So a huge thank you, to everyone that joined us in remembering Summer on her second birthday. Old friends and new, near and far. It was so lovely to see how many people were thinking of Summer and we really appreciated all of your photos for Summer’s second birthday. Each of them made us smile. Pictures of the sun shining, ice lollies, beach days, birthday parties, plants growing, flowers blooming, cards made, candles lit, yummy food and cakes eaten. Most of the beautifully creative and thoughtful photos mentioned can be seen via Instagram here and all of the photos sent to us will be made into a scrapbook for Summer, so thank you again, to everyone who contributed. Photos came in from England, Ireland, Scotland, Wales, Guernsey, the USA (New York, Texas and Kansas), Tanzania, Dubai and South Korea! It really did lift us up during the day, seeing all the photos pour in. I like to think that Summer having been here, if only for a short time, has done some good. If it’s as simple as making people stop to see or create some summer joy, then that’s something. A small, happy legacy. She died, yes. But first, she lived.

Mummy and Daddy’s photo: The First Day of Summer, 2022

I still haven’t decided how I feel about being away for Summer’s birthday. There was a lot of guilt. We were busy and very distracted (during the day we had a short internal flight, just 8 passengers, and I kept thinking that the plane might crash, to go full circle, to finish the job on the 9th March. I wouldn’t have minded that, there’s something quite poetic about it. Alas, it wasn’t to be, which is actually a relief this time, given the other 6 passengers!). Travelling from one part of Costa Rica to another, checking out and checking in, I felt that I hadn’t given Summer as much undivided time, as I would have liked that day. But I can see the benefits in that too. Distracted is good, distracted is less sad (genuinely, it wasn’t until my head hit the pillow, that I had my first thought of “maybe this time next year…” before trying to shush it out of existence). I don’t know what we’ll do for her birthday next year: I know that I can’t go to work like it’s a normal day, but equally, I can’t sit at home again either. I know it shouldn’t matter though, as I carry her differently now. Like when we were on a birdwatch on holiday and the guide said “that’s the Summer Tanager, can you hear her? I can’t see her! Where is she? Listen”. I just smiled. I knew we wouldn’t see her that day, but I do still hear her.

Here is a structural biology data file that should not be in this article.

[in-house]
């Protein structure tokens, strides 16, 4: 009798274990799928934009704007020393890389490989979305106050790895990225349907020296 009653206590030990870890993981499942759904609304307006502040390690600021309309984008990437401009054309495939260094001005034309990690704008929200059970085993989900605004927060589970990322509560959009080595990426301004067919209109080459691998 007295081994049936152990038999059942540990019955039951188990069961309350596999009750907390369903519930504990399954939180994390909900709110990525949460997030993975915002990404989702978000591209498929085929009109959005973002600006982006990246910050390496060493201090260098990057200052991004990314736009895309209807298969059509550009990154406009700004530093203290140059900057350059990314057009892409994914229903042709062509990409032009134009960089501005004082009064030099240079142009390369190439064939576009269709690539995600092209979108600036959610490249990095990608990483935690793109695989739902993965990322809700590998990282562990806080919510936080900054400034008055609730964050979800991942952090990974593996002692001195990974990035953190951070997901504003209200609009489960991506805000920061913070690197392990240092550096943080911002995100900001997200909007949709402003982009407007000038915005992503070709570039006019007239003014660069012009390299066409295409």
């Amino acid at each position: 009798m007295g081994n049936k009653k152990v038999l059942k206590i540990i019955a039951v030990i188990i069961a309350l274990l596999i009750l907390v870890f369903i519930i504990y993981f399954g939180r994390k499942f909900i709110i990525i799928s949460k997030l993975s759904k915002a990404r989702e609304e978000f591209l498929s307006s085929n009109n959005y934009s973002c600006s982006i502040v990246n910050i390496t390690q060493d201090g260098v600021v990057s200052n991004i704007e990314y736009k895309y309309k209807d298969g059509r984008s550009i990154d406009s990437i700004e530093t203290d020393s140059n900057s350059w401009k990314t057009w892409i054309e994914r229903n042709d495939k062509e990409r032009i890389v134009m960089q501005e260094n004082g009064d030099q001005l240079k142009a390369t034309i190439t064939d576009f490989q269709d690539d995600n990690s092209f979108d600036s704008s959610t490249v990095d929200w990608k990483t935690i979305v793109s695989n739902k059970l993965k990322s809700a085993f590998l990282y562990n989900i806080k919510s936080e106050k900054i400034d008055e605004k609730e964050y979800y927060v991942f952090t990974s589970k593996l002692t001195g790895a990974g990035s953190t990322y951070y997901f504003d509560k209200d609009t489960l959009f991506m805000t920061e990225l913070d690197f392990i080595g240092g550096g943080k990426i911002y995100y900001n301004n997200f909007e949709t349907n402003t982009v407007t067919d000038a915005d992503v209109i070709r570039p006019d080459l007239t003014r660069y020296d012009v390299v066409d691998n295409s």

Last year, I think Summer sent us a sign on her birthday, you can read about it again here. This year, I felt I received another.

It had just gone 6.37pm in Costa Rica, I had set an alarm and so knew that it was past midnight in the UK – i.e. it was already Summer’s birthday. We always thought she was born at 12.37am, but when Summer arrived (somewhat unexpectedly), there was a lot of faffing going on in the hospital around me, but I’m not sure the exact time for monitoring her was ever right. It definitely wasn’t precise, it was more James recalling a time.